Fitch Ratings has downgraded Zambia’s credit rating to ‘B -’ from ‘B’, and maintained the country’s economic outlook to negative, mainly triggered by government’s substantial upward revision in the budget deficit targets.
And Fitch has revised its forecast on Zambia’s general government debt to hit 69 per cent of GDP by the end of this year, up from 60 per cent last year, adding that the debt stock will again rise in 2019.
In a press release issued via Fitch’s Hong Kong bureau, Thursday, Fitch Ratings downgraded Zambia’s long-term foreign-currency issuer default rating (IDR) to ‘B -’ from ‘B’, and maintained a negative economic outlook.
Fitch Ratings director, sovereign ratings, Jermaine Leonard stated that Zambia’s credit rating had been downgraded to ‘B -’, and that the country’s economic outlook remains at negative owing to several key drivers, which are mainly government’s substantial upward revision in the budget deficit targets.
“The downgrade and negative outlook on Zambia’s Long-Term IDRs reflects the substantial upward revision in the government budget deficit targets. Upward revisions to fiscal deficits and government debt have weakened the credibility of the government’s fiscal targets. The government revised the 2018 fiscal deficit target to 7.4 per cent of GDP from the 6.1 per cent contained in the 2018 budget,” Leonard stated.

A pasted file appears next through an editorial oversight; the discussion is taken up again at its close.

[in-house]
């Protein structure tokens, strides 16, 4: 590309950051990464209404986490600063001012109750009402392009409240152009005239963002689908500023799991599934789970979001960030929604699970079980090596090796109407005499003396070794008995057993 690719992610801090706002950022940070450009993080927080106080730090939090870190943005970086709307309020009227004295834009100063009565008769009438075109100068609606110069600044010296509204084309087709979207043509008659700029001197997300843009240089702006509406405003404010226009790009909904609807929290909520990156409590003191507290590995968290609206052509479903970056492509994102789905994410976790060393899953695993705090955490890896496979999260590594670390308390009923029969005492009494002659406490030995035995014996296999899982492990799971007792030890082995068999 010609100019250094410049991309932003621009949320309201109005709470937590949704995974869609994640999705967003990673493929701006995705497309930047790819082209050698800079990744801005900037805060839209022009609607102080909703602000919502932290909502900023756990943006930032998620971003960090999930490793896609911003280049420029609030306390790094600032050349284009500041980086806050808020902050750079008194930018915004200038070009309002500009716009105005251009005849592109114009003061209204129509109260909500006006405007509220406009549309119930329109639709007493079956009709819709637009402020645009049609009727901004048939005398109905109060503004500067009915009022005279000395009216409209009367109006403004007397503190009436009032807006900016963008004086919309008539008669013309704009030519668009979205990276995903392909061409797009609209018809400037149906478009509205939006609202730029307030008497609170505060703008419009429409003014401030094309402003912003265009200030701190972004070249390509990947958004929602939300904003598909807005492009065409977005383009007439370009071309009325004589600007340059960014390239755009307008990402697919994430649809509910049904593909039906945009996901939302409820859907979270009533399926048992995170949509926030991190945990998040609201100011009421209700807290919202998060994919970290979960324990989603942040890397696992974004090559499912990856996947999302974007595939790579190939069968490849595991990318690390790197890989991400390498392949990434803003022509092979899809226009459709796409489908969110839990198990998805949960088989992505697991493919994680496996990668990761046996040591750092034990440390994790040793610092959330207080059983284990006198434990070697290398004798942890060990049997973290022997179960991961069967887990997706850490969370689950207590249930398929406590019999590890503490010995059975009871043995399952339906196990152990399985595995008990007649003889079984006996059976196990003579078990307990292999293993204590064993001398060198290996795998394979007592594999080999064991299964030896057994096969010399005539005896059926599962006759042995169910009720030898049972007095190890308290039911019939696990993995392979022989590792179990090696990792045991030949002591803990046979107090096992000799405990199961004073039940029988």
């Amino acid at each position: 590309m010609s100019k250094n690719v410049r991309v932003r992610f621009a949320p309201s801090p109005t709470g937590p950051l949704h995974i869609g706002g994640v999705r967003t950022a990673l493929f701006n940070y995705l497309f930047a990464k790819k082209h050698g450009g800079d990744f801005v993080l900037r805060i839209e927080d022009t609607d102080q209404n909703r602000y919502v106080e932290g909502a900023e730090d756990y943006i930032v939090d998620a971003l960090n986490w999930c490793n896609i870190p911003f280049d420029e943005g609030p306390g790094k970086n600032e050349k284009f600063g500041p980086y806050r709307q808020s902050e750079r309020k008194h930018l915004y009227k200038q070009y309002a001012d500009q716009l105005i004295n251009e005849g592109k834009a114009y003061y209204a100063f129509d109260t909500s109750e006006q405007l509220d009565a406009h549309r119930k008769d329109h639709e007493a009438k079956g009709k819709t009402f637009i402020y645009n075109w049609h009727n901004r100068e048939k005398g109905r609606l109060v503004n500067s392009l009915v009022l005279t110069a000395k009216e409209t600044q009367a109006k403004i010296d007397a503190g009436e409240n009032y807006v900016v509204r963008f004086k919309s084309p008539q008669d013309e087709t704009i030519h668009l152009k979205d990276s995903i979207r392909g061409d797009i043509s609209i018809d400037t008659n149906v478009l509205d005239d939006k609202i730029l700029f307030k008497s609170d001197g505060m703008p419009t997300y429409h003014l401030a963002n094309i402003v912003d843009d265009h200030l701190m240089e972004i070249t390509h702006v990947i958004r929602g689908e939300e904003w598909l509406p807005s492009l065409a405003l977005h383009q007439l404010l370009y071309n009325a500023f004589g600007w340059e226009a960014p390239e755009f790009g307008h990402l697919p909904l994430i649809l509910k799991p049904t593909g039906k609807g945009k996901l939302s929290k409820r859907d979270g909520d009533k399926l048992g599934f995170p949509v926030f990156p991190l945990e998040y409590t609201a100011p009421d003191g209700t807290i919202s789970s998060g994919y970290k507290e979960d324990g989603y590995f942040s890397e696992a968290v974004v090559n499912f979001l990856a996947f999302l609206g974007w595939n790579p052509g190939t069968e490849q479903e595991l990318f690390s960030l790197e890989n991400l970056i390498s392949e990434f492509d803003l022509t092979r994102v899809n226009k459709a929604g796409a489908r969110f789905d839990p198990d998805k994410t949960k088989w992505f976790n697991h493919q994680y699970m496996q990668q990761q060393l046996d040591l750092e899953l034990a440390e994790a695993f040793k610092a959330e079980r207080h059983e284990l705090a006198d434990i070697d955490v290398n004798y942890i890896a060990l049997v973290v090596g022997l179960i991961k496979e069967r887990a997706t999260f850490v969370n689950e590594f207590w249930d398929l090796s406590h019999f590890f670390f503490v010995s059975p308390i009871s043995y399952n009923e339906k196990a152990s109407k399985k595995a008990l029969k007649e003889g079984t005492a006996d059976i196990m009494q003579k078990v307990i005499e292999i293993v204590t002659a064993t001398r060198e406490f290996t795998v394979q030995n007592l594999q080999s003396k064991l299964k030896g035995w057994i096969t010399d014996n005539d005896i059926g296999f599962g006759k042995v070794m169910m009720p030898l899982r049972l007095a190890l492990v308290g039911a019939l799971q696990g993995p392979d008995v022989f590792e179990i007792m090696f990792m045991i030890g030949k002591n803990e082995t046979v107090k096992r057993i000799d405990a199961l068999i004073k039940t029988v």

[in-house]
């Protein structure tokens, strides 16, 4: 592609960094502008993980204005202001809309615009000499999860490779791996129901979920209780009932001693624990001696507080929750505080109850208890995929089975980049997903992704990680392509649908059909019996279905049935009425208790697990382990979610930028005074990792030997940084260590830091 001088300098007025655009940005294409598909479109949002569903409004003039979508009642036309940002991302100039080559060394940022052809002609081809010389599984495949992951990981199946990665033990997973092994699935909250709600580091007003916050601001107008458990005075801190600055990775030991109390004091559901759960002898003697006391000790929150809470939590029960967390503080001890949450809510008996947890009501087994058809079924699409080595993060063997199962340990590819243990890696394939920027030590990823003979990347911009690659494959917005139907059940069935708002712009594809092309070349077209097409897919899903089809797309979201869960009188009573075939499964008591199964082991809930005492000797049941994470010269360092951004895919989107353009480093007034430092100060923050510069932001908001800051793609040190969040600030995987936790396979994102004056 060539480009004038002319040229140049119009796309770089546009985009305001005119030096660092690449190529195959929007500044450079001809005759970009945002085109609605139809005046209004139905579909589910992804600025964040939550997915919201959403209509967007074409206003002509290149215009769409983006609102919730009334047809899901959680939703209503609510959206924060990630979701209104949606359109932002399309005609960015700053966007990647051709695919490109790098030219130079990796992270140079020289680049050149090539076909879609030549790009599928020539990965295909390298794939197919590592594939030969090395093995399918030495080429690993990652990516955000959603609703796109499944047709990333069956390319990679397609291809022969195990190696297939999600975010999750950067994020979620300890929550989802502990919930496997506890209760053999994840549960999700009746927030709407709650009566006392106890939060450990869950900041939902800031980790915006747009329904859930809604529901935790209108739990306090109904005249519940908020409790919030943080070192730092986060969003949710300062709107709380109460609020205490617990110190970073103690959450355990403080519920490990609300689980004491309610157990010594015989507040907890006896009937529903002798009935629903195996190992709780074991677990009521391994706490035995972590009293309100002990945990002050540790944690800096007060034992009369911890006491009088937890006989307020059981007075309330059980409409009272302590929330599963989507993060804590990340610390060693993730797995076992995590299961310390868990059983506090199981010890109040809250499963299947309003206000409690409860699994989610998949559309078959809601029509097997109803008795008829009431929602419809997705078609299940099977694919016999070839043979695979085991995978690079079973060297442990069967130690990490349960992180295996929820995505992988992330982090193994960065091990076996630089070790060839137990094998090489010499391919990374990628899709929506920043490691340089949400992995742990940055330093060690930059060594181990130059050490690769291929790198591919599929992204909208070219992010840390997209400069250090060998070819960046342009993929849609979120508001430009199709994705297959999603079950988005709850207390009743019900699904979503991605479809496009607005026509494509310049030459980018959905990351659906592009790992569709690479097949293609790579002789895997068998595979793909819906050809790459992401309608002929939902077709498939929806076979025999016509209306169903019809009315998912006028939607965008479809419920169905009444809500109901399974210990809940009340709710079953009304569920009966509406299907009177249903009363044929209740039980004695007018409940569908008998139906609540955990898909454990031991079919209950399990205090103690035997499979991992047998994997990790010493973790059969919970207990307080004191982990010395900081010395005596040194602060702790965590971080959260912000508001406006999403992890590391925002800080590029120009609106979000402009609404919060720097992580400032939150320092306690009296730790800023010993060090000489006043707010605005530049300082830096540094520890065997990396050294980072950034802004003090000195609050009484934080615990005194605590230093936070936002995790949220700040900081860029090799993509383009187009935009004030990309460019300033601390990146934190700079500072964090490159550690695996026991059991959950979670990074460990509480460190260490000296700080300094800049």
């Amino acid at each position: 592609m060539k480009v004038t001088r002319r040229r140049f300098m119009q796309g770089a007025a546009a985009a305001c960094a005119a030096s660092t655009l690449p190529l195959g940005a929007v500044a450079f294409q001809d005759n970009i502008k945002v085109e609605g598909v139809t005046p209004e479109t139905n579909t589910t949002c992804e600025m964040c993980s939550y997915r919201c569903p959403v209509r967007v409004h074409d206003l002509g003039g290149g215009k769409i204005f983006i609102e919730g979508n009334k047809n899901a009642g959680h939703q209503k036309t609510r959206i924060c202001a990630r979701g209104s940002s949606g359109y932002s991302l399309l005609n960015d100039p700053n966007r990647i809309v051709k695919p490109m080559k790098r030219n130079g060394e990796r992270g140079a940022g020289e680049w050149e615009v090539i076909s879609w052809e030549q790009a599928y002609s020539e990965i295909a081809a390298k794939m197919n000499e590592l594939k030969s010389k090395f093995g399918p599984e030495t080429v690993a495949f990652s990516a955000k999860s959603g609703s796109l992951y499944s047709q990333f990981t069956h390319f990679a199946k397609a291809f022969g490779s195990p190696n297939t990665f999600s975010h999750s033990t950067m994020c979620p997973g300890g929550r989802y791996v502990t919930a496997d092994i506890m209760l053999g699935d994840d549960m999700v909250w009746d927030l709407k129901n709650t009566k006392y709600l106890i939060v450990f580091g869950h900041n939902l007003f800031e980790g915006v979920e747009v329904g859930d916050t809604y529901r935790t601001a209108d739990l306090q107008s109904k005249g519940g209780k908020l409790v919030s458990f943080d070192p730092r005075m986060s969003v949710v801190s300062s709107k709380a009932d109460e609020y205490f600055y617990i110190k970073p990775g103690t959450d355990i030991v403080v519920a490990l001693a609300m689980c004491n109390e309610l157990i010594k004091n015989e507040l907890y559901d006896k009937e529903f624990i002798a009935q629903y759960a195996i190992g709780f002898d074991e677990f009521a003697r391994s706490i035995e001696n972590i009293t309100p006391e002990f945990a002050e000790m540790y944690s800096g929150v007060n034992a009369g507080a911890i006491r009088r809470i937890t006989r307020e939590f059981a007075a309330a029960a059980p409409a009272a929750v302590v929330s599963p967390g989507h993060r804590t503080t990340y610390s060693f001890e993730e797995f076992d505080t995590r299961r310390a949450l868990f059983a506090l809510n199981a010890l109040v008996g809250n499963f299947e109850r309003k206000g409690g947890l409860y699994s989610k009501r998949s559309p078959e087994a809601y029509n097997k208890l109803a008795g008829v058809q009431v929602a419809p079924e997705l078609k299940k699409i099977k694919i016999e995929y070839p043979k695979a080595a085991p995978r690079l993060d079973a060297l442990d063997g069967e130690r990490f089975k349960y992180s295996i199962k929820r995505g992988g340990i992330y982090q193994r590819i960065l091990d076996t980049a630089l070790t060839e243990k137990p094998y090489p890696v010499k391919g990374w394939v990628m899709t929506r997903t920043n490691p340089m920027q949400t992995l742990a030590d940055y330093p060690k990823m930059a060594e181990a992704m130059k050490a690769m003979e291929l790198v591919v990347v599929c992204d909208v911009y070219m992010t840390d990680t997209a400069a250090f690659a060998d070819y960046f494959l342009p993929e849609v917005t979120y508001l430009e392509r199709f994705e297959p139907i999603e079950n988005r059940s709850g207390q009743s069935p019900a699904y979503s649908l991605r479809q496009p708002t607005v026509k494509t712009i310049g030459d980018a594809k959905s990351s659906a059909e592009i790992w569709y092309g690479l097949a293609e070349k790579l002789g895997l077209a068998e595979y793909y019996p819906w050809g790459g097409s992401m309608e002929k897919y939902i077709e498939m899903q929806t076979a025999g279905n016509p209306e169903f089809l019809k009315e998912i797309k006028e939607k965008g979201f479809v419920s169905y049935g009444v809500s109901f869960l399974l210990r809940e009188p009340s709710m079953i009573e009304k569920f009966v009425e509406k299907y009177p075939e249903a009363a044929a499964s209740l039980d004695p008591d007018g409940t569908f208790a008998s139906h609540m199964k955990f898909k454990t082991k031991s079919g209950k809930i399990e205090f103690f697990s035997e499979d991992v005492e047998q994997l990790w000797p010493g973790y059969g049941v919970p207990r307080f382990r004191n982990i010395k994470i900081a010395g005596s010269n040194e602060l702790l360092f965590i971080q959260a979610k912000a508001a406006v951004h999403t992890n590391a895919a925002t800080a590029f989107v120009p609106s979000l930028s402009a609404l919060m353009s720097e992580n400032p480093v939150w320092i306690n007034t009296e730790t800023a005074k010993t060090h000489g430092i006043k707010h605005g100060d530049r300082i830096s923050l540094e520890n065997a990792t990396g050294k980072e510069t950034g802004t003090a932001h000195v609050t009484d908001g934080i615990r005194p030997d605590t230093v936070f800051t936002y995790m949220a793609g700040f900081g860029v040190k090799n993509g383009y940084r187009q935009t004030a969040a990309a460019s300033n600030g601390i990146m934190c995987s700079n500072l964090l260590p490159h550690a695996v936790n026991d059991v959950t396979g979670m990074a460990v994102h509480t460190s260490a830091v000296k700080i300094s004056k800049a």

“The deficit revisions have been the result of the reconciliation of previous disbursements to externally financed projects and of higher debt-servicing costs, both of which reflect broad deficiencies in public financial management and a rapid accumulation of new external debt. The government’s budget targets a reduction in the 2019 fiscal deficit to 6.5 per cent of GDP, from 7.4 per cent in 2018. Fitch believes that the budget targets are optimistic, and forecasts a deficit of 7.5 per cent of GDP in 2018 and 6.9 per cent in 2019. The agency also believes that the risks are tilted to the downside.”
Leonard explained that the key factors that lead to negative rating actions included a rapid deterioration in Zambia’s international reserves, which have plummeted below US $1.8 billion, among others.
“The main factors that could, individually, or collectively, lead to negative rating action include: an inability to access external or domestic sources of financing or evidence of heightened risks in meeting debt-service payments; a failure to narrow the budget deficit and stabilise the government debt/GDP ratio; and deterioration in the external reserves position,” he narrated.
And Leonard explained that Fitch has revised its forecast on Zambia’s general government debt to hit 69 per cent of GDP by the end of this year, up from 60 per cent last year.
He cautioned that the debt stock will again rise next year.
“Fitch now forecasts Zambia’s general government debt to reach 69 per cent of GDP by end-2018, up from 60 per cent at end-2017, and to rise again in 2019. This represents an increase from our previous forecast of a rise to 64 per cent of GDP in 2018 and for government debt to begin falling in 2019. The further expected increase in foreign-currency debt will make Zambia’s debt stock more vulnerable to FX [foreign exchange] volatility and to a rising global interest-rate environment,” explained Leonard.
“Increased external borrowing will also weaken the external position. Reserves were US $1.7 billion in August, 2018, which is down from the US $2.1 billion (or 2.4 months of current external payments (CXP)) at end-2017, as the Bank of Zambia has sought to contain currency depreciation. Fitch forecasts reserves to remain below three months of CXP through 2018 and 2019.”